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Chronic Diarrhea Associated with Drinking Untreated Water

Julie Parsonnet, MD; Susan C. Trock, DVM; Cheryl A. Bopp, MS; Cynthia J. Wood, BA; David G. Addiss, MD; Frank Alai, MPH; Leo Gorelkin, MD; Nancy Hargrett-Bean, PhD; Robert A. Gunn, MD, MPH; and Robert V. Tauxe, MD, MPH
[+] Article, Author, and Disclosure Information

Use of trade names is for identification only and does not imply endorsement by the Public Health Service or by the U.S. Department of Health and Human Services.

Requests for Reprints: Julie Parsonnet, MD, EDB/DBD/CID, Room 1-5428, Centers for Disease Control, Atlanta, GA 30333.

Current Author Addresses: Drs. Parsonnet, Addiss, Hargrett-Bean, and Tauxe, and Ms. Bopp: Enteric Diseases Branch, Division of Bacterial Diseases, Center for Infectious Diseases, Centers for Disease Control, Atlanta, GA 30333.

Drs. Trock and Gunn: Division of Field Services, Epidemiology Program Office, Centers for Disease Control, Atlanta, GA 30333.

Ms. Wood and Mr. Alai: Illinois Department of Public Health, 535 West Jefferson Street, Springfield, IL 62761.

Dr. Gorelkin: Division of Host Factors, Center for Infectious Diseases, Centers for Disease Control, Atlanta, GA 30333.

Ann Intern Med. 1989;110(12):985-991. doi:10.7326/0003-4819-110-12-985
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Purpose: To determine the cause of an outbreak of chronic diarrhea and to define the clinical profile of the illness.

Design: A case series of patients with chronic diarrhea and case-control and cohort studies to determine the vehicle and cause of the illness.

Setting: Rural Henderson County, Illinois.

Patients: Seventy-two patients who had onset of chronic diarrheal illness between May and August 1987. Controls were local residents and eating companions who did not have diarrheal illness. A cohort study included 80 truck drivers from a local firm.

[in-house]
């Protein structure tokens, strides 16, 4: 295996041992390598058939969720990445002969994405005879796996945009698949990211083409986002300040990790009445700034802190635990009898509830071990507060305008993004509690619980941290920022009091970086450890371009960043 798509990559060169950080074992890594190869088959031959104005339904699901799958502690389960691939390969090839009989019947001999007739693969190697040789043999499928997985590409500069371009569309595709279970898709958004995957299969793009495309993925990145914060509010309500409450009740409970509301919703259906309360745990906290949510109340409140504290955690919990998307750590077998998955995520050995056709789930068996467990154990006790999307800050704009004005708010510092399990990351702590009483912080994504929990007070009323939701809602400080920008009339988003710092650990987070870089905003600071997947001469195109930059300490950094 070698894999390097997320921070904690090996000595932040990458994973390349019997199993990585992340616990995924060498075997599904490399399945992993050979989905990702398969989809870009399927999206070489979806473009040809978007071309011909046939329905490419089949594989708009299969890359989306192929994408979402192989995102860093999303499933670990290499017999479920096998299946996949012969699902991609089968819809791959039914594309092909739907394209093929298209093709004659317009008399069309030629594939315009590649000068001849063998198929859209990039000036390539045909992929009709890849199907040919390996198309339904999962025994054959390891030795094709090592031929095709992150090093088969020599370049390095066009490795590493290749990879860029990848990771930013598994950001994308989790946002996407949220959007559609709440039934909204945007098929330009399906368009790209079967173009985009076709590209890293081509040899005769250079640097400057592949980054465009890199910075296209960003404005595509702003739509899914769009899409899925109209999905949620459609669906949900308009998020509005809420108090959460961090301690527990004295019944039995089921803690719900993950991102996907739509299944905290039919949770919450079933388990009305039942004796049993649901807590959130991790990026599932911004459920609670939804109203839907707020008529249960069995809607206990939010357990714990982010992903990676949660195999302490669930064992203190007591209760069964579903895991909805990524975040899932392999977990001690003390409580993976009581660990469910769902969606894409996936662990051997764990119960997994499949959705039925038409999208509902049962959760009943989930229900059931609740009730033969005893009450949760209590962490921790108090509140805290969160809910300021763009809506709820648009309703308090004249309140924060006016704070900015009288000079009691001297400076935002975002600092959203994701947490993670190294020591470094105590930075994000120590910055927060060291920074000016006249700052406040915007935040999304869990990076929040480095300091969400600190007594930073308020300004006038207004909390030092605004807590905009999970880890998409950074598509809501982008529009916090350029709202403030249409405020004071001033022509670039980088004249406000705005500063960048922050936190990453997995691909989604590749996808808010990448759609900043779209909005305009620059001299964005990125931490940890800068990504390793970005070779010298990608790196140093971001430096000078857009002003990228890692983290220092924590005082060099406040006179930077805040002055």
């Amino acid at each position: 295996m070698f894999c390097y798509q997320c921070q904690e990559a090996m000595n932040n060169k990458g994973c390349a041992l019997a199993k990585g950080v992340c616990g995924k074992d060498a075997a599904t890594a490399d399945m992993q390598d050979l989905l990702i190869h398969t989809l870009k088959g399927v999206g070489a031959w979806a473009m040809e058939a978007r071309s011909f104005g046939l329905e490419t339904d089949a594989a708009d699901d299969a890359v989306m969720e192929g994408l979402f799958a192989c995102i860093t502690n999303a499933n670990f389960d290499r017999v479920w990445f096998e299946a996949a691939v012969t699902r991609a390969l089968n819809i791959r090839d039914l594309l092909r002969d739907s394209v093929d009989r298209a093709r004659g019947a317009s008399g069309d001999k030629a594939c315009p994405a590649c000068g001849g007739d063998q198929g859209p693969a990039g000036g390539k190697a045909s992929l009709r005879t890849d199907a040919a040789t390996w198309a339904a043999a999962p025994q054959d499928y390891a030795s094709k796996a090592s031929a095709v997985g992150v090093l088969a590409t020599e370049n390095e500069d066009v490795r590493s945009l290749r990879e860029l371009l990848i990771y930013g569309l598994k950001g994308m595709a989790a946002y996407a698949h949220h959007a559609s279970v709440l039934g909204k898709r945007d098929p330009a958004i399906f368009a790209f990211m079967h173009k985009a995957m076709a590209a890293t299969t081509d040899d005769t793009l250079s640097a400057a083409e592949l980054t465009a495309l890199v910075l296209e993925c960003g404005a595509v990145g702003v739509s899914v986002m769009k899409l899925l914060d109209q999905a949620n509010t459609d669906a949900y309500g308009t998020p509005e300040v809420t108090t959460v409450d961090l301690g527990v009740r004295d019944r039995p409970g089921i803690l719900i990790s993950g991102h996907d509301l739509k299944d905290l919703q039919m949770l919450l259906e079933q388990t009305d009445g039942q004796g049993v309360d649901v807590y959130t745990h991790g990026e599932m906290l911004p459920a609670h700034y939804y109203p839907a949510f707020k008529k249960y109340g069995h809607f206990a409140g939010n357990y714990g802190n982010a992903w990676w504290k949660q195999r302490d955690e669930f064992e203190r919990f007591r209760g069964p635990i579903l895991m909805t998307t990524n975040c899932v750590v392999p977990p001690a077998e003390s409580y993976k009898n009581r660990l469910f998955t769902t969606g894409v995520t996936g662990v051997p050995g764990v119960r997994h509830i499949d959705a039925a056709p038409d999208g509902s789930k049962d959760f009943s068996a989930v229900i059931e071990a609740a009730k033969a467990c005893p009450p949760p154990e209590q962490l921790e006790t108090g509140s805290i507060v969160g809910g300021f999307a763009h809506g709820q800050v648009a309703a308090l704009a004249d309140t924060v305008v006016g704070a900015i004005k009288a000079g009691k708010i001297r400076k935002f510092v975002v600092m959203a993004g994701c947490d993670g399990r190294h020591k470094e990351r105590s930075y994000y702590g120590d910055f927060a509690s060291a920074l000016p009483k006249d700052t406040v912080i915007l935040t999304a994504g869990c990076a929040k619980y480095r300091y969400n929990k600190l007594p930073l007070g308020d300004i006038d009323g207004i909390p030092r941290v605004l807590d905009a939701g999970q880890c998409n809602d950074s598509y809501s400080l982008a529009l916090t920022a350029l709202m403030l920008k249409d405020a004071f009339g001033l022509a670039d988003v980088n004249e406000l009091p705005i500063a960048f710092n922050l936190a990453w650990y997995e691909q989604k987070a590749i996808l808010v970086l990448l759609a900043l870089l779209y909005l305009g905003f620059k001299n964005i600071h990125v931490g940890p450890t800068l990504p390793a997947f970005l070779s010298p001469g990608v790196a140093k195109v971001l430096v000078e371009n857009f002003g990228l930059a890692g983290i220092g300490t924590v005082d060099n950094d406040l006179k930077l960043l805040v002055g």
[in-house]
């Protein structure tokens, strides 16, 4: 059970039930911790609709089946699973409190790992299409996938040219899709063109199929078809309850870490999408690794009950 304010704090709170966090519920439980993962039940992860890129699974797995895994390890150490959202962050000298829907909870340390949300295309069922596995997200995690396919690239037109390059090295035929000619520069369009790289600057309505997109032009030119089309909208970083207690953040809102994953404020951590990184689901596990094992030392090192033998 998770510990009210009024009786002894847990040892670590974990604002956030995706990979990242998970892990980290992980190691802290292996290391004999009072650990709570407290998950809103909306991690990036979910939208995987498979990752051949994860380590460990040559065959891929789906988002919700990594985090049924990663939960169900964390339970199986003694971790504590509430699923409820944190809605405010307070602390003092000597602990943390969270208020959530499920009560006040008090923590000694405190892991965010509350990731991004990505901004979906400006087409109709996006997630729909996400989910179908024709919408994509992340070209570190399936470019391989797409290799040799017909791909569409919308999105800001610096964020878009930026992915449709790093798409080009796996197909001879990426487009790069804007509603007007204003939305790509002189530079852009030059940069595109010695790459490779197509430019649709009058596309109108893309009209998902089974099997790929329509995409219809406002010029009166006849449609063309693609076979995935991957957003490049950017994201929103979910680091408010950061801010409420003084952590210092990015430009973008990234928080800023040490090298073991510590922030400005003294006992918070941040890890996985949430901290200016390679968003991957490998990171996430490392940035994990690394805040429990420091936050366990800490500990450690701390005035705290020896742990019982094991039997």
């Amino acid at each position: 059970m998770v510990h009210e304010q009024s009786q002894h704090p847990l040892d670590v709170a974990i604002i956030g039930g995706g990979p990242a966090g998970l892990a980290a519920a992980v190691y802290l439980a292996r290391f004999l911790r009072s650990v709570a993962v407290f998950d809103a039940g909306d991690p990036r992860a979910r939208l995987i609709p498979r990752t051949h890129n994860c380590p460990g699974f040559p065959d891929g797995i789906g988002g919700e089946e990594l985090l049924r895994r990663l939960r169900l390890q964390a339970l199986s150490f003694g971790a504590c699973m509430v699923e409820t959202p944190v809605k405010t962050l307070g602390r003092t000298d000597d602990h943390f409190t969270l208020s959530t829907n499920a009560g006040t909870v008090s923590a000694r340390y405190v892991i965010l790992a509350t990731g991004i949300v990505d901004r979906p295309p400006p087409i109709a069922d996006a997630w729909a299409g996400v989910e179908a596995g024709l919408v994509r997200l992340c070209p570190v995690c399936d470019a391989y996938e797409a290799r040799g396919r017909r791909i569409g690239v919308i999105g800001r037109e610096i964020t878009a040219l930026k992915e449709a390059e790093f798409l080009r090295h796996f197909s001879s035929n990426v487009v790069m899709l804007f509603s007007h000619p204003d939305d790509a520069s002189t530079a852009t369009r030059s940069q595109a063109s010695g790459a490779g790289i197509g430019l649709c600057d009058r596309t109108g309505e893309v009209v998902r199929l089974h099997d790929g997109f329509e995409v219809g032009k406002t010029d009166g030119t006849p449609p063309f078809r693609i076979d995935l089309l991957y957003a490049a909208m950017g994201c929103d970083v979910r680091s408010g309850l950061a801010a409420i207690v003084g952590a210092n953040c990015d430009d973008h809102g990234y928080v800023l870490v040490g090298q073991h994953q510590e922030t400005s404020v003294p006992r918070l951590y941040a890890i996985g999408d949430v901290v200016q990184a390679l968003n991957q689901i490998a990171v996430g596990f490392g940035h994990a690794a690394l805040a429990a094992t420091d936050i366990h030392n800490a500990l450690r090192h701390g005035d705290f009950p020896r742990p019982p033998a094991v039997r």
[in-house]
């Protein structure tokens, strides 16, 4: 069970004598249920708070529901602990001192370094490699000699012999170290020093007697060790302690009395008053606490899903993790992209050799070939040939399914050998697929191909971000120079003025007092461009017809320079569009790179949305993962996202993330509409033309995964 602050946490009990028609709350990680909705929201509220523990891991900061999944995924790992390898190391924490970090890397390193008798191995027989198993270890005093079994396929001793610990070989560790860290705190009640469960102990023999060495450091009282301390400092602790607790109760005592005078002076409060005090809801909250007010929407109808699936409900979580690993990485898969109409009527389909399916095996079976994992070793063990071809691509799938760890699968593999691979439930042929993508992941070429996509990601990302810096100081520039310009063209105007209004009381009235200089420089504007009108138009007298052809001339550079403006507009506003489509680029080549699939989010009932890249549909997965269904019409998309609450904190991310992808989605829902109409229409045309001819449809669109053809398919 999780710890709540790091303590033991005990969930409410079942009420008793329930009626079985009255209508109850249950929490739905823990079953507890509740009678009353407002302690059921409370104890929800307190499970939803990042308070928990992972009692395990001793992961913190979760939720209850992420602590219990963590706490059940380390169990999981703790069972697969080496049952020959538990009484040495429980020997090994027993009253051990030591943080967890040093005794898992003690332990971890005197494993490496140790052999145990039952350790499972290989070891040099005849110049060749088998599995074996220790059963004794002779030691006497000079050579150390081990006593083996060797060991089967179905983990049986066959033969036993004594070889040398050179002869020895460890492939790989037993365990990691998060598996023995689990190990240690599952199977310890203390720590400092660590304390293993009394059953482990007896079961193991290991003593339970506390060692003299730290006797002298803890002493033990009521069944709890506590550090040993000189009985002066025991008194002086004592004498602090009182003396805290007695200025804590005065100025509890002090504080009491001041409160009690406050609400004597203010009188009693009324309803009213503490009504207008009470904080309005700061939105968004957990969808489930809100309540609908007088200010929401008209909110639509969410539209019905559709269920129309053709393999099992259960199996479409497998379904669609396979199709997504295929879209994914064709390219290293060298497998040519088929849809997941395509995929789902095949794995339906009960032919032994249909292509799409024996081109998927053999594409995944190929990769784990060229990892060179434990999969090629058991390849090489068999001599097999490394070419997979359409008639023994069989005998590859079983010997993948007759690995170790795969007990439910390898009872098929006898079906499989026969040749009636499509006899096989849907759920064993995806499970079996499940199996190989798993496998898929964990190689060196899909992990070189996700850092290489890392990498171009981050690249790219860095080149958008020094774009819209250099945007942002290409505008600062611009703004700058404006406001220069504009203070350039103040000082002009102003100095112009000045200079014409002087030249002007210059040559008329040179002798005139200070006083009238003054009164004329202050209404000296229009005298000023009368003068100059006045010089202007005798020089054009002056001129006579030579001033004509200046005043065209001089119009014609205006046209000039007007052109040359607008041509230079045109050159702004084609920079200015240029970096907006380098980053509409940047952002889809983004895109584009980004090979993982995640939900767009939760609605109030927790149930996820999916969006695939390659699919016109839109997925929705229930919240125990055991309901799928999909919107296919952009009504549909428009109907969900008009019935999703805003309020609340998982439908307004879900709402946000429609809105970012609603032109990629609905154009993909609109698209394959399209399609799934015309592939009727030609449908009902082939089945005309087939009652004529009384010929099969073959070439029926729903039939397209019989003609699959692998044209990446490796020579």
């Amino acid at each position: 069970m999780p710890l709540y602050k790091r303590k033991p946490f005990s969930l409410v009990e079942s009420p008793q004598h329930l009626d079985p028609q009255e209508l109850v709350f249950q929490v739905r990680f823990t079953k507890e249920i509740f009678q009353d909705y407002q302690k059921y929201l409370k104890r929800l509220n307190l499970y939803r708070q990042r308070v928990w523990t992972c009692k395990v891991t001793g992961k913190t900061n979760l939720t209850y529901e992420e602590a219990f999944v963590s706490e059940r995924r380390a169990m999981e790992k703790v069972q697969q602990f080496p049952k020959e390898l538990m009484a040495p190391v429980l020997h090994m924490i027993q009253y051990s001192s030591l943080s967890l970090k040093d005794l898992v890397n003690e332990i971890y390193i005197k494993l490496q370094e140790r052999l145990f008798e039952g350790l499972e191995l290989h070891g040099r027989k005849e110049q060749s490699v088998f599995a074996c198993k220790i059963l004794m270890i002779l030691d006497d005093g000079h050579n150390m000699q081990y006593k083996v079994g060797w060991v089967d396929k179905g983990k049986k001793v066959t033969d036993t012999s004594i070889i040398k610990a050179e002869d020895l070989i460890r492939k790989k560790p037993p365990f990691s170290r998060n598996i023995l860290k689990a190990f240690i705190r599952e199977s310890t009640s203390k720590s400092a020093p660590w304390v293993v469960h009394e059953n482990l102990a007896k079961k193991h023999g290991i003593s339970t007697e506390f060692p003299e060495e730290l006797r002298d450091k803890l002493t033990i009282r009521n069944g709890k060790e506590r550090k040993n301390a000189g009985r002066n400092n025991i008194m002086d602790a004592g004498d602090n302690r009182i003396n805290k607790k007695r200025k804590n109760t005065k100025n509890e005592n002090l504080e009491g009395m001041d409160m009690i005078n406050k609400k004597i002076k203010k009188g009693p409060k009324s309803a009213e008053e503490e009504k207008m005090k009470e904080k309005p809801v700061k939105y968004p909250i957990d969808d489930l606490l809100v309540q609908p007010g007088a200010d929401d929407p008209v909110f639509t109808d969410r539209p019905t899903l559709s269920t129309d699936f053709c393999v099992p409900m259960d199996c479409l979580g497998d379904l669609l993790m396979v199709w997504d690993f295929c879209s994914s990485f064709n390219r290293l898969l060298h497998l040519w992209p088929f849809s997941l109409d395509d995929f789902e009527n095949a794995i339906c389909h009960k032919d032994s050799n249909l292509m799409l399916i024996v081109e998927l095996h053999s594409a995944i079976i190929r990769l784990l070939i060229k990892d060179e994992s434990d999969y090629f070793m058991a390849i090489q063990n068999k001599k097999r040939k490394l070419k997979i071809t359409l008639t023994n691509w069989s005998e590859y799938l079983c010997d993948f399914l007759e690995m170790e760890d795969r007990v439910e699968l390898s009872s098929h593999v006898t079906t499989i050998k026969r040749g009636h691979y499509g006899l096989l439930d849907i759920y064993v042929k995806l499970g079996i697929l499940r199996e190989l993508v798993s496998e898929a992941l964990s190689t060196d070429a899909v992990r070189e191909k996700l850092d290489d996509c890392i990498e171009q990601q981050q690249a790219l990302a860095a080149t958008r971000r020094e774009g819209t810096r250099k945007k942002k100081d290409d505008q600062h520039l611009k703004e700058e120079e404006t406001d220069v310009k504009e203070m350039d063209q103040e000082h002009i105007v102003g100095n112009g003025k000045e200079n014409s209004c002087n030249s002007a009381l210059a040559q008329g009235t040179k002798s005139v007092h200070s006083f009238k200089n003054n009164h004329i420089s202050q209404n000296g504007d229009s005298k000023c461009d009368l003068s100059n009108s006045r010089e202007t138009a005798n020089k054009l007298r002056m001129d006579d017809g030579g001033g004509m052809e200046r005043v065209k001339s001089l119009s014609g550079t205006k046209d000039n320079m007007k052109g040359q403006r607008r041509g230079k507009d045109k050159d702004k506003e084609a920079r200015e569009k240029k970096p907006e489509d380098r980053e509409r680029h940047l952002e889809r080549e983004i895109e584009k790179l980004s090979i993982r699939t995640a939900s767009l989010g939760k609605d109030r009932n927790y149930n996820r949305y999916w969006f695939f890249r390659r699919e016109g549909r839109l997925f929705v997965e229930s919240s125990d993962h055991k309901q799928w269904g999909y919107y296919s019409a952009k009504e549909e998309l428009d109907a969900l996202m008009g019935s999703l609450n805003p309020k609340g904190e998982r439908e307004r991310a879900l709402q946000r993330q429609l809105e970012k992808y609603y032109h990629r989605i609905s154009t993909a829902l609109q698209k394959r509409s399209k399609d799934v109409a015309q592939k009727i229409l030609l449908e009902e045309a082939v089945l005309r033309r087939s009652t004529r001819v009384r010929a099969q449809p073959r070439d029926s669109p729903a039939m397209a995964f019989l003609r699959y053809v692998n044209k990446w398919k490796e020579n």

Methods and Measurements: Nonbloody diarrhea was characterized by extreme frequency (median, 12 stools/d), marked urgency, fecal incontinence, and weight loss (mean, 4.5 kg). The median incubation period was 10 days. Nine patients were hospitalized; none died. Diarrhea persisted in 87% of patients after 6 months. Antimicrobial therapy produced no clinical improvement. No bacterial, mycobacterial, viral, or parasitic agents known to be enteropathogenic were detected in stools or implicated water. Three of five small-bowel biopsies showed mild inflammatory changes. Mild inflammation was also seen in two of nine colonic biopsies. Case-control studies implicated a local restaurant (P = 0.0001, odds ratio = 19) and subsequently the untreated well water served in the restaurant (P = 0.04, odds ratio = 9.3) as the vehicle of transmission.

Conclusions: This is the first outbreak of chronic diarrhea linked to drinking untreated water. The causative agent and pathophysiologic mechanism of the illness remain elusive.





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